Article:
The biggest thieving crab you’ve never heard of
They’re colossal, tough and some even consider them terrifying given they look like something from a science fiction film. They can climb trees, are known to attack birds and have the most powerful claws on the planet.
Robber crabs, also know as coconut crabs, often appear in viral internet posts on social media. You may be tempted to dismiss them as fake…
The truth is that they’re quite real.
A large robber crab living up to its name
They are found across many islands in the Pacific, including Papua New Guinea and Vanuatu.
But only on Australia’s Christmas Island where they’re protected do they grow to their full potential. And knowledge that these land crabs can span up to one-metre across is not widely known. That’s mainly because on other islands they’ve been eaten to the brink of extinction and only smaller specimens remain.
But only on Australia’s Christmas Island where they’re protected do they grow to their full potential.
Fortunately these monsters on Christmas Island are gentle giants. They’re slow-moving, placid and more interested in ambushing a coconut than an eco-tourist.
If you ever visit Christmas Island don’t be alarmed. Robber crabs don’t romp around the island chasing cars or nipping at the heels of locals.
You can literally sit among clusters of dozens of these clawed beasts and feel completely safe.
Crab expert Max Orchard spent more than 22 years at Christmas Island National Park. He’s worked with world-leading researchers and wrote the book, ‘Crabs of Christmas Island’, a compendium of the many land and intertidal crab species that make the island a wildlife wonder.
Orchard is more familiar than most with the robber crab and how it earned its moniker.
“They steal everything they possibly can,” he says. Recalling a story well known among national park staff he explains,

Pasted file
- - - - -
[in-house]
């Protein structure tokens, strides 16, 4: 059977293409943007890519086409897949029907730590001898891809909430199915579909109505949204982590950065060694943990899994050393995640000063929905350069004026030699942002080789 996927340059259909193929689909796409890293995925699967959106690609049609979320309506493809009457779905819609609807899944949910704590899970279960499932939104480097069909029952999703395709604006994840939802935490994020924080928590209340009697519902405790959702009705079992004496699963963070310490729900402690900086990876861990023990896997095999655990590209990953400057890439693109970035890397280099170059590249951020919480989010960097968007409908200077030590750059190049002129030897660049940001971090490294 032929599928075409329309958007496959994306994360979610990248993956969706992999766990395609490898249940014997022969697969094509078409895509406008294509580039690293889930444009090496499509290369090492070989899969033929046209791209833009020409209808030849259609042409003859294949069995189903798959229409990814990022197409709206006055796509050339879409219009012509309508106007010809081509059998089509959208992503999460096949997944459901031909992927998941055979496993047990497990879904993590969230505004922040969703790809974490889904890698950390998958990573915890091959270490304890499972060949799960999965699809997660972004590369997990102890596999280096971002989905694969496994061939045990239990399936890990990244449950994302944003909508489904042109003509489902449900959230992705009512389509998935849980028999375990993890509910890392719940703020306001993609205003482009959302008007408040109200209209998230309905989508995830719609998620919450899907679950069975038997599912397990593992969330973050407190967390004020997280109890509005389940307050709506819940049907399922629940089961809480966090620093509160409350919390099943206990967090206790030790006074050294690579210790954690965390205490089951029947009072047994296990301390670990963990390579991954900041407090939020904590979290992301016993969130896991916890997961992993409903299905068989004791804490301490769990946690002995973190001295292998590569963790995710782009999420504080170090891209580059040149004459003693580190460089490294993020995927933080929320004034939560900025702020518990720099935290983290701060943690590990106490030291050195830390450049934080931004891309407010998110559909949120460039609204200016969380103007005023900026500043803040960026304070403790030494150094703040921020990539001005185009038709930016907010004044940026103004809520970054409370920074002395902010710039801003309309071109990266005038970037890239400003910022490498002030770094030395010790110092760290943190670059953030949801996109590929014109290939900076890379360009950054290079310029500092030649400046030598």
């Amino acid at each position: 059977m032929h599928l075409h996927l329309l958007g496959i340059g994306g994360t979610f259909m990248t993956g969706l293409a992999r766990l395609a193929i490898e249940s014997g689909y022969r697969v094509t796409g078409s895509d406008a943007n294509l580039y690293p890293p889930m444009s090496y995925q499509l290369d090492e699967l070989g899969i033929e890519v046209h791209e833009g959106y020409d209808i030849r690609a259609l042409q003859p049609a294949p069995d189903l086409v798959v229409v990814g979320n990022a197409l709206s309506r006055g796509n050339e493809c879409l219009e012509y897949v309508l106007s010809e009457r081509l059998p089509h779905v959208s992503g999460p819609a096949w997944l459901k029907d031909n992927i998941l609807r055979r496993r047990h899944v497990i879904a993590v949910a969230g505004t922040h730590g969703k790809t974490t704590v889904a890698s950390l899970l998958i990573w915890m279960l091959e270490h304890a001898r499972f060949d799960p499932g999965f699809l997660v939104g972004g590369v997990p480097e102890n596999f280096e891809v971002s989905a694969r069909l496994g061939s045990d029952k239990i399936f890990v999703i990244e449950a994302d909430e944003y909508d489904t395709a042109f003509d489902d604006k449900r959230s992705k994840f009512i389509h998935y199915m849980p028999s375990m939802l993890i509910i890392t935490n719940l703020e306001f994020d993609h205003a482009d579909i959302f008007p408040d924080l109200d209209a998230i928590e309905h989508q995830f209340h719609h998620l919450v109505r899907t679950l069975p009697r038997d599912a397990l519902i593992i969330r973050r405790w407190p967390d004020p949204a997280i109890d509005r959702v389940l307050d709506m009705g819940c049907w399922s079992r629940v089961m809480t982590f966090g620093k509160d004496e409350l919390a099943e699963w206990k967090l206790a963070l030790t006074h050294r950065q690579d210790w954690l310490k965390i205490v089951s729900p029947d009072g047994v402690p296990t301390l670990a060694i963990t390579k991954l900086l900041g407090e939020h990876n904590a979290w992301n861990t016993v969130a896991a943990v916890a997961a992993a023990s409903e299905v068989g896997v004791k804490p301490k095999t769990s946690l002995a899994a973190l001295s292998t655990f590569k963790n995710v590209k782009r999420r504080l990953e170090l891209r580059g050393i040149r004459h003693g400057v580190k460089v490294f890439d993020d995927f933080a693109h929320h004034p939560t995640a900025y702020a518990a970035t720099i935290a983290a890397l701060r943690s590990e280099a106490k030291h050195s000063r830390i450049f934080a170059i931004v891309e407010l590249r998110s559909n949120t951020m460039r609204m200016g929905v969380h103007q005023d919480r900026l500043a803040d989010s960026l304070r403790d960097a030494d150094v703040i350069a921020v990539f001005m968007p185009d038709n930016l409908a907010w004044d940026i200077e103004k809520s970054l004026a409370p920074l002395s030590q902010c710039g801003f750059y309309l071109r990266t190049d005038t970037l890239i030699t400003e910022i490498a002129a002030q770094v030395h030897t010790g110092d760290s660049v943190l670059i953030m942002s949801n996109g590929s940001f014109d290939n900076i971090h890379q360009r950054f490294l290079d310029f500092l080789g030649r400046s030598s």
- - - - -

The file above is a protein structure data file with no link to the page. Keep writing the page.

“When I first went to Christmas Island in the early ’90s, the army came over to do some training on the island. They had just been issued with new Steyr rifles with these plastic butts.
“Anyway, they were bivouacked out there in the forest and I got a call from the commanding officer.
“He said someone had been out there and stolen one of their rifles. I said, ‘Have you had any robber crabs around?’
“He said someone had been out there and stolen one of their rifles. I said, ‘Have you had any robber crabs around?’”
“He said there had been these big crabs around but he didn’t think much of it. I said, ‘Well… there’s your culprit.’”
They found the remains of a Steyr rife sometime later. The robber crabs had dragged it off and crushed it.
Robber crabs don’t just settle for stealing rifles. They’ll steal cameras, shoes, rucksacks, camping gear and break open eskies. They’re also known for climbing up flyscreen doors outside kitchens where food is cooking.
“The biggest one I’ve seen is about 4.5kg in weight, and about one-metre across,” Orchard says. “No one really knows for sure how old they are. The 2-3kg crabs are about 50 years old.
“I have seen over 300 robber crabs around a fruiting Arenga palm in the national park at different times. It’s a magnificent sight.”
Christmas Island is the only place in the world where these animals are so plentiful and still grow to a “monstrous size” as Charles Darwin once observed during his voyage to the region on The Beagle.
While these gentle giants are usually overshadowed by their more famous red crab colleagues who migrate en masse each year in the tens-of-millions, they are a genuine spectacle in their own right.
And a true highlight on an island that’s also known as The Kingdom of the Crabs.